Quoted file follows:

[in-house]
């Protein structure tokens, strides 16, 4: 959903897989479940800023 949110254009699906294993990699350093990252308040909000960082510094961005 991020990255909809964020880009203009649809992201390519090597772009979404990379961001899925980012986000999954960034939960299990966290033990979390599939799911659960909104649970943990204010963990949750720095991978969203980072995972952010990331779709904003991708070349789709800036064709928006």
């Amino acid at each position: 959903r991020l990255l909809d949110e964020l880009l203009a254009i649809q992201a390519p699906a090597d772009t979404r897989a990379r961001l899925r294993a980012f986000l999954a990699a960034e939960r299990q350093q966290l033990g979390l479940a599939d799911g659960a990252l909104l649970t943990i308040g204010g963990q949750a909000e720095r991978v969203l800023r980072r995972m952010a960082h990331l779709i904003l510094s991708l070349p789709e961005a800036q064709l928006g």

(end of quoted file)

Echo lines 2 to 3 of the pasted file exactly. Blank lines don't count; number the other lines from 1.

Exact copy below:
């Protein structure tokens, strides 16, 4: 959903897989479940800023 949110254009699906294993990699350093990252308040909000960082510094961005 991020990255909809964020880009203009649809992201390519090597772009979404990379961001899925980012986000999954960034939960299990966290033990979390599939799911659960909104649970943990204010963990949750720095991978969203980072995972952010990331779709904003991708070349789709800036064709928006």
């Amino acid at each position: 959903r991020l990255l909809d949110e964020l880009l203009a254009i649809q992201a390519p699906a090597d772009t979404r897989a990379r961001l899925r294993a980012f986000l999954a990699a960034e939960r299990q350093q966290l033990g979390l479940a599939d799911g659960a990252l909104l649970t943990i308040g204010g963990q949750a909000e720095r991978v969203l800023r980072r995972m952010a960082h990331l779709i904003l510094s991708l070349p789709e961005a800036q064709l928006g």